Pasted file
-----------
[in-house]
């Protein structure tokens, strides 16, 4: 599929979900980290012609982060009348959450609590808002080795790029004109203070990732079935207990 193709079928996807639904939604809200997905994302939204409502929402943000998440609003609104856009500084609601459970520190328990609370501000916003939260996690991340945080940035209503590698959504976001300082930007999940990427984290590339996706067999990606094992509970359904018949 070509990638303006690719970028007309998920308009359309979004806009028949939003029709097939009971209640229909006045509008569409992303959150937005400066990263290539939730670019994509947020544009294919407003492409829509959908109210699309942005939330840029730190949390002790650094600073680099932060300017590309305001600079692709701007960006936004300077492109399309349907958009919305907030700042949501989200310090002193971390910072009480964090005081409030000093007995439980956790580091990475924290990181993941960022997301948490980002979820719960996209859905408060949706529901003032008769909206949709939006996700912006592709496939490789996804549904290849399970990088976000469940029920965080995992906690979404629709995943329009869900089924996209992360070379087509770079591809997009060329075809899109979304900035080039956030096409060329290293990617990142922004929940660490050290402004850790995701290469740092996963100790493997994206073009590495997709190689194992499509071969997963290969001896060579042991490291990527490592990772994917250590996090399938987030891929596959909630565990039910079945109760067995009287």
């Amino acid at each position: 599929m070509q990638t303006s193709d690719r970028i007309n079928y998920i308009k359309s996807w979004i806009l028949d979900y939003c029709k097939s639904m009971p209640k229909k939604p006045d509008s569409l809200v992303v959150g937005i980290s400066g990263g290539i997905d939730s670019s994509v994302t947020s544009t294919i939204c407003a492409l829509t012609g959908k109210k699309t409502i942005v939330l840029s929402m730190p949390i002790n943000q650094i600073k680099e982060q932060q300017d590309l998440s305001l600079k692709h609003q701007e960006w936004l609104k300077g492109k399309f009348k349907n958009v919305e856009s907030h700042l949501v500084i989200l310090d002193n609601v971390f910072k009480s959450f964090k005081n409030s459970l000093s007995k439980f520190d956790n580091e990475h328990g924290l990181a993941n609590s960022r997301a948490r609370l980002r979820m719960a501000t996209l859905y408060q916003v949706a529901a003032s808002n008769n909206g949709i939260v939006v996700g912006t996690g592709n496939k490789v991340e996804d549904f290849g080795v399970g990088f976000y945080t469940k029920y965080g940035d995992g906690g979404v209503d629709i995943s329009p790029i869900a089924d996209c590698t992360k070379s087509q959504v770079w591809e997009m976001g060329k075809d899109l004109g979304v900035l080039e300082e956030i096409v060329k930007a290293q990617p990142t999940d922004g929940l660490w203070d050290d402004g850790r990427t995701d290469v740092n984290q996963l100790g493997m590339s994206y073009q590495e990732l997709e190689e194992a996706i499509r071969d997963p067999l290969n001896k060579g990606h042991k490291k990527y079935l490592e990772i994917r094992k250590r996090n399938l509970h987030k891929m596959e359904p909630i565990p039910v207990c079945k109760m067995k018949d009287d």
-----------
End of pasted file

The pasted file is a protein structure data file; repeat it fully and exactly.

[in-house]
């Protein structure tokens, strides 16, 4: 599929979900980290012609982060009348959450609590808002080795790029004109203070990732079935207990 193709079928996807639904939604809200997905994302939204409502929402943000998440609003609104856009500084609601459970520190328990609370501000916003939260996690991340945080940035209503590698959504976001300082930007999940990427984290590339996706067999990606094992509970359904018949 070509990638303006690719970028007309998920308009359309979004806009028949939003029709097939009971209640229909006045509008569409992303959150937005400066990263290539939730670019994509947020544009294919407003492409829509959908109210699309942005939330840029730190949390002790650094600073680099932060300017590309305001600079692709701007960006936004300077492109399309349907958009919305907030700042949501989200310090002193971390910072009480964090005081409030000093007995439980956790580091990475924290990181993941960022997301948490980002979820719960996209859905408060949706529901003032008769909206949709939006996700912006592709496939490789996804549904290849399970990088976000469940029920965080995992906690979404629709995943329009869900089924996209992360070379087509770079591809997009060329075809899109979304900035080039956030096409060329290293990617990142922004929940660490050290402004850790995701290469740092996963100790493997994206073009590495997709190689194992499509071969997963290969001896060579042991490291990527490592990772994917250590996090399938987030891929596959909630565990039910079945109760067995009287």
């Amino acid at each position: 599929m070509q990638t303006s193709d690719r970028i007309n079928y998920i308009k359309s996807w979004i806009l028949d979900y939003c029709k097939s639904m009971p209640k229909k939604p006045d509008s569409l809200v992303v959150g937005i980290s400066g990263g290539i997905d939730s670019s994509v994302t947020s544009t294919i939204c407003a492409l829509t012609g959908k109210k699309t409502i942005v939330l840029s929402m730190p949390i002790n943000q650094i600073k680099e982060q932060q300017d590309l998440s305001l600079k692709h609003q701007e960006w936004l609104k300077g492109k399309f009348k349907n958009v919305e856009s907030h700042l949501v500084i989200l310090d002193n609601v971390f910072k009480s959450f964090k005081n409030s459970l000093s007995k439980f520190d956790n580091e990475h328990g924290l990181a993941n609590s960022r997301a948490r609370l980002r979820m719960a501000t996209l859905y408060q916003v949706a529901a003032s808002n008769n909206g949709i939260v939006v996700g912006t996690g592709n496939k490789v991340e996804d549904f290849g080795v399970g990088f976000y945080t469940k029920y965080g940035d995992g906690g979404v209503d629709i995943s329009p790029i869900a089924d996209c590698t992360k070379s087509q959504v770079w591809e997009m976001g060329k075809d899109l004109g979304v900035l080039e300082e956030i096409v060329k930007a290293q990617p990142t999940d922004g929940l660490w203070d050290d402004g850790r990427t995701d290469v740092n984290q996963l100790g493997m590339s994206y073009q590495e990732l997709e190689e194992a996706i499509r071969d997963p067999l290969n001896k060579g990606h042991k490291k990527y079935l490592e990772i994917r094992k250590r996090n399938l509970h987030k891929m596959e359904p909630i565990p039910v207990c079945k109760m067995k018949d009287d």